Cotton Reboot!

“The cult hit from Japan!”, Cotton Reboot’s box art boldly exclaims, in a statement that’s likely to garner a few winces from enthusiasts already familiar with Success’ marquee shooting game series. And yet perhaps the marketers at publisher ININ Games have a point here – if Cotton’s finally coming back to Europe for the first time in over twenty years, it’s going to need all the support it can get.

Considering the game only previously appeared around these parts on the ill-fated Neo Geo Pocket Color, this reboot has a lot to prove. Luckily, the original Cotton is a bit of a seminal game in its genre. Drawing parallels with Konami’s Twinbee series, its colourful visuals and unconventional shooting mechanics helped it stand out in an era where the space sci-fi setting was the norm.

The game’s longevity was vindicated by a long line of ports that followed the original 1991 arcade release. Versions appeared on PC Engine, Sharp’s sexy X68000 Workstation, PlayStation, mobile phones and of course, Neo Geo Pocket Color. Which of course then beggars the question: How does this attempt to reboot the series on modern formats stack up, and is it a worthy celebration of the original work?

Cotton Reboot! sees the developers dish up two different versions of the game. For starters there’s a brand new Arrange Mode with overhauled graphics, covering the reboot side of things. This is joined by Original Mode, which attempts to serve up a faithful rendition of the arcade original via a port of the 1993 X68000 version. Online leaderboards and 2- and 5-minute caravan-mode style score attacks are also thrown into the mix, catering to long term high score chasing appeal.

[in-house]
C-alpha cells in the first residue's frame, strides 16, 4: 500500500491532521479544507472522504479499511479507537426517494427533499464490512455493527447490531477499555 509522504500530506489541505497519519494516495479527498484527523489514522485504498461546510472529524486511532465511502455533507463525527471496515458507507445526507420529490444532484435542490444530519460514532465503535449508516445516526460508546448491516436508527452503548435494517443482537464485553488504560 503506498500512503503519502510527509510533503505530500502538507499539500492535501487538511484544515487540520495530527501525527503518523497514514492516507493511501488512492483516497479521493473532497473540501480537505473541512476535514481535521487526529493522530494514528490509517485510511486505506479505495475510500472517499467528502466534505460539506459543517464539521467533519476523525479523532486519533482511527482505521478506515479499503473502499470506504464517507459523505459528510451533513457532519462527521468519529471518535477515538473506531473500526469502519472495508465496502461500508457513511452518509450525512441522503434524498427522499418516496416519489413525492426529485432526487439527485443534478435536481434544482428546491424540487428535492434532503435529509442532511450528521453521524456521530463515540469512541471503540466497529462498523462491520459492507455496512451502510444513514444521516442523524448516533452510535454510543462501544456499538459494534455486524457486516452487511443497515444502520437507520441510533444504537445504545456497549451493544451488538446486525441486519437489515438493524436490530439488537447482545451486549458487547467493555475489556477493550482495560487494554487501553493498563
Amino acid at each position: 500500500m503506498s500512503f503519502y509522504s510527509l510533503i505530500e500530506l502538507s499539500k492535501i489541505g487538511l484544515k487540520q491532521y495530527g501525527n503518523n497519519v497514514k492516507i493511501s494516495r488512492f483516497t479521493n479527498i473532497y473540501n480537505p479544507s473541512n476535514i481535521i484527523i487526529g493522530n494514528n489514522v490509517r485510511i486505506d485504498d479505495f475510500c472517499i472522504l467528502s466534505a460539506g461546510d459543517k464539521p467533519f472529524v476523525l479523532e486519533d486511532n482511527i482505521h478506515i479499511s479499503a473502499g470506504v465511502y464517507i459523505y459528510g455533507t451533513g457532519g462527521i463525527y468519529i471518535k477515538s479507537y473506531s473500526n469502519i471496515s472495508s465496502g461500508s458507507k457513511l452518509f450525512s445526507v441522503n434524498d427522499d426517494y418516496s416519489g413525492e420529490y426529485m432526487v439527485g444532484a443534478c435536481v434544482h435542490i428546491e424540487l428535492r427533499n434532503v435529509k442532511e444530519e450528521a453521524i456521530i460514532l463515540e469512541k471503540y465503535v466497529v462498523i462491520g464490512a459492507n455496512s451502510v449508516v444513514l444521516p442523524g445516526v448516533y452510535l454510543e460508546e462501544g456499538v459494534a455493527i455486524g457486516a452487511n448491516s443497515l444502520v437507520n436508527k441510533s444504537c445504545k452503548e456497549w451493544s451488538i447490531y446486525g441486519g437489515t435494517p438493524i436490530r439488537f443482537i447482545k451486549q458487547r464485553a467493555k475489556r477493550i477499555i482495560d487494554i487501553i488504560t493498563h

The original Cotton plays out a slow and methodological shooting game. Our magical flying heroine, Cotton, moves at a fixed, steady speed. She’ll fall to her doom after being struck once, and her attacks start as a tiny stream of bullets. Careful planning and positioning are required to keep her alive while the screen is filled with enemies.

Of course, you can power up your shot types, and the way this is handled by the designers remains unconventional. Large crystals form upon shooting enemies, and their colour determines what they do – either they’ll contribute toward levelling up shot power, or storing new magic spells which will get you out of tricky situations.

This is all easier said than done. As with Konami’s Twinbee and its bells, gravity makes collecting these power-ups non-trivial. As soon as one of the shiny shards appears it’ll start plummeting to the ground. You could either zoom in to grab it straight away, putting you in immediate danger or instead you can play a balancing act by shooting the things to keep them afloat, buying more time. The catch is each crystal changes type and colour with every few shots absorbed.